The delightful new romantic comedy from Elinor Lipman, in which one woman’s trash becomes another woman’s treasure, with deliriously entertaining results. Daphne Maritch doesn’t quite know what to make of the heavily annotated high school yearbook she inherits from her mother, who held this relic dear. Too dear. The late June Winter Maritch was the teacher to whom the class of ’68 had dedicated its yearbook, and in turn she went on to attend every reunion, scribbling notes and observations after each one—not always charitably—and noting who overstepped boundaries of many kinds.
In a fit of decluttering (the yearbook did not, Daphne concluded, “spark joy”), she discards it when she moves to a small New York City apartment. But when it’s found in the recycling bin by a busybody neighbor/documentary filmmaker, the yearbook’s mysteries—not to mention her own family’s—take on a whole new urgency, and Daphne finds herself entangled in a series of events both poignant and absurd.
March 26 @ 6:00 pm
“Great American Desert is a devious and extraordinary new collection of stories from one of our best writers, Terese Svoboda. A kaleidoscopic tour through the Plains that spans decades and beautifully fuses the tonal worlds of comedy, horror, history, and myth. Svoboda is sexy, funny, frighteningly intelligent, and sublimely attuned to the hum of ancient water running underneath our thirsty world.” —Karen Russell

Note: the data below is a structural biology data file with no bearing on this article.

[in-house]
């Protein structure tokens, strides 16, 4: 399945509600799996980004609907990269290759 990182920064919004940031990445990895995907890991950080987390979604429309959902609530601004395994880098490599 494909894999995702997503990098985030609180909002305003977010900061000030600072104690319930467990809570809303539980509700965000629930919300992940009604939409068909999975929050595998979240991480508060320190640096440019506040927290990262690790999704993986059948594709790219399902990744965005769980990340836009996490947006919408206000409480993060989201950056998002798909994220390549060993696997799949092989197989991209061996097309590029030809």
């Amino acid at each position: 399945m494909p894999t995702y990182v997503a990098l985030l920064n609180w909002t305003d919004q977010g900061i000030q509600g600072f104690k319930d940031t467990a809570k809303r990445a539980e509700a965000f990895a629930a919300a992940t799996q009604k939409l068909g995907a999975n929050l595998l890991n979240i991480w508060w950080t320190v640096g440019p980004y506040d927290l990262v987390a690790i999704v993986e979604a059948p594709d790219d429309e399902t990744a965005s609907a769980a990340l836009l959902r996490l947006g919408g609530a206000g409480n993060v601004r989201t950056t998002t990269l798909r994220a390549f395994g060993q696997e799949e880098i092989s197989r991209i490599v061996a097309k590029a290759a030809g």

“Terese Svoboda has brought a poet’s lyrical intensity and factual density to prose fiction and writes like no one else.”
Terese Svoboda will be introduced by author Kurt Andersen.
April 2 @ 6:00 pm
The Comma Queen returns with a buoyant book about language, love, and the wine-dark sea.
In her New York Times bestseller Between You & Me, Mary Norris delighted readers with her irreverent tales of pencils and punctuation in The New Yorker’s celebrated copy department. In Greek to Me, she delivers another wise and funny paean to the art of self-expression, this time filtered through her greatest passion: all things Greek.
Greek to Me is a charming account of Norris’s lifelong love affair with words and her solo adventures in the land of olive trees and ouzo. Along the way, Norris explains how the alphabet originated in Greece, makes the case for Athena as a feminist icon, goes searching for the fabled Baths of Aphrodite, and reveals the surprising ways Greek helped form English. Filled with Norris’s memorable encounters with Greek words, Greek gods, Greek wine—and more than a few Greek men—Greek to Me is the Comma Queen’s fresh take on Greece and the exotic yet strangely familiar language that so deeply influences our own.
April 30 @ 6:00 pm
Eleven-year-old Carolina’s summer–and life as she knows it–is upended when Papi loses his job, and she and her family must move from Puerto Rico to her Tía Cuca and Uncle Porter’s house in upstate New York. Now Carolina must attend Silver Meadows camp, where her bossy older cousin Gabriela rules the social scene. Just as Carolina worries she’ll have to spend the entire summer in Gabriela’s shadow, she makes a friend of her own in Jennifer, a fellow artist. Carolina gets another welcome surprise when she stumbles upon a long-abandoned cottage in the woods near the campsite and immediately sees its potential as a creative haven for making art. There, with Jennifer, Carolina begins to reclaim the parts of the life she loved in Puerto Rico and forget about how her relationship with Mami has changed and how distant Papi has become. But when the future of Silver Meadows and the cottage is thrown into jeopardy, Carolina and–to everyone’s surprise–Gabriela come up with a plan to save them. Will it work?